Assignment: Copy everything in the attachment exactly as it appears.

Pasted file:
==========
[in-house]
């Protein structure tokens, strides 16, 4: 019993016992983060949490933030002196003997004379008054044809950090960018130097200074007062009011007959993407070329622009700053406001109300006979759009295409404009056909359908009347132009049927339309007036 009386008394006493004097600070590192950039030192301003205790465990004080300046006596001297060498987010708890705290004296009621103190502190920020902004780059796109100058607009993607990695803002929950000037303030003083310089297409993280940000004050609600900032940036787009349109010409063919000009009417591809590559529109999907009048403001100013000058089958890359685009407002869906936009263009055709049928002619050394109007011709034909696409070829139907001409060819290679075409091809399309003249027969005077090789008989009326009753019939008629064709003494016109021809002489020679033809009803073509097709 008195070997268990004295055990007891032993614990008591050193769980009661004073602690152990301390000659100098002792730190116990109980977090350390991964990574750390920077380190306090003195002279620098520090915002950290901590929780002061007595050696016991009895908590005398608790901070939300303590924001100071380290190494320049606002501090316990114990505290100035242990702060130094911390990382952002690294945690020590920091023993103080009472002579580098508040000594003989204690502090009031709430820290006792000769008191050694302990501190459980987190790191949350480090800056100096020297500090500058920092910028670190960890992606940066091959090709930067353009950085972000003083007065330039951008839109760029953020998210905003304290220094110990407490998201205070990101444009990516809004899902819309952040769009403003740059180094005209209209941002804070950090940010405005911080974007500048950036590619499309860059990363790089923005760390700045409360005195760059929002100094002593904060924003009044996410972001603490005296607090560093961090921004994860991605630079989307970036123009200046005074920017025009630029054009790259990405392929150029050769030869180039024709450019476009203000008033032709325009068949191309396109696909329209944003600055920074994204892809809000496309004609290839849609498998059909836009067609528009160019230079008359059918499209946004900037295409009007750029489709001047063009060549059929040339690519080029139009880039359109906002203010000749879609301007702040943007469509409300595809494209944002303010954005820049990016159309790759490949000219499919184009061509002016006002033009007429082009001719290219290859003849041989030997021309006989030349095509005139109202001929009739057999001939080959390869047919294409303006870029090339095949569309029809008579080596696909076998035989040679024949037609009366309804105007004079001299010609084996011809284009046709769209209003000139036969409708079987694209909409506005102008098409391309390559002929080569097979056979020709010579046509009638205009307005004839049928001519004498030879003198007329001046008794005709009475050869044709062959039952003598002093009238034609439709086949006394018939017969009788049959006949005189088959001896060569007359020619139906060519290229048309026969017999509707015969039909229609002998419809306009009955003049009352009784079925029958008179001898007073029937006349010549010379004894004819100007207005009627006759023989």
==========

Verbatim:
[in-house]
């Protein structure tokens, strides 16, 4: 019993016992983060949490933030002196003997004379008054044809950090960018130097200074007062009011007959993407070329622009700053406001109300006979759009295409404009056909359908009347132009049927339309007036 009386008394006493004097600070590192950039030192301003205790465990004080300046006596001297060498987010708890705290004296009621103190502190920020902004780059796109100058607009993607990695803002929950000037303030003083310089297409993280940000004050609600900032940036787009349109010409063919000009009417591809590559529109999907009048403001100013000058089958890359685009407002869906936009263009055709049928002619050394109007011709034909696409070829139907001409060819290679075409091809399309003249027969005077090789008989009326009753019939008629064709003494016109021809002489020679033809009803073509097709 008195070997268990004295055990007891032993614990008591050193769980009661004073602690152990301390000659100098002792730190116990109980977090350390991964990574750390920077380190306090003195002279620098520090915002950290901590929780002061007595050696016991009895908590005398608790901070939300303590924001100071380290190494320049606002501090316990114990505290100035242990702060130094911390990382952002690294945690020590920091023993103080009472002579580098508040000594003989204690502090009031709430820290006792000769008191050694302990501190459980987190790191949350480090800056100096020297500090500058920092910028670190960890992606940066091959090709930067353009950085972000003083007065330039951008839109760029953020998210905003304290220094110990407490998201205070990101444009990516809004899902819309952040769009403003740059180094005209209209941002804070950090940010405005911080974007500048950036590619499309860059990363790089923005760390700045409360005195760059929002100094002593904060924003009044996410972001603490005296607090560093961090921004994860991605630079989307970036123009200046005074920017025009630029054009790259990405392929150029050769030869180039024709450019476009203000008033032709325009068949191309396109696909329209944003600055920074994204892809809000496309004609290839849609498998059909836009067609528009160019230079008359059918499209946004900037295409009007750029489709001047063009060549059929040339690519080029139009880039359109906002203010000749879609301007702040943007469509409300595809494209944002303010954005820049990016159309790759490949000219499919184009061509002016006002033009007429082009001719290219290859003849041989030997021309006989030349095509005139109202001929009739057999001939080959390869047919294409303006870029090339095949569309029809008579080596696909076998035989040679024949037609009366309804105007004079001299010609084996011809284009046709769209209003000139036969409708079987694209909409506005102008098409391309390559002929080569097979056979020709010579046509009638205009307005004839049928001519004498030879003198007329001046008794005709009475050869044709062959039952003598002093009238034609439709086949006394018939017969009788049959006949005189088959001896060569007359020619139906060519290229048309026969017999509707015969039909229609002998419809306009009955003049009352009784079925029958008179001898007073029937006349010549010379004894004819100007207005009627006759023989």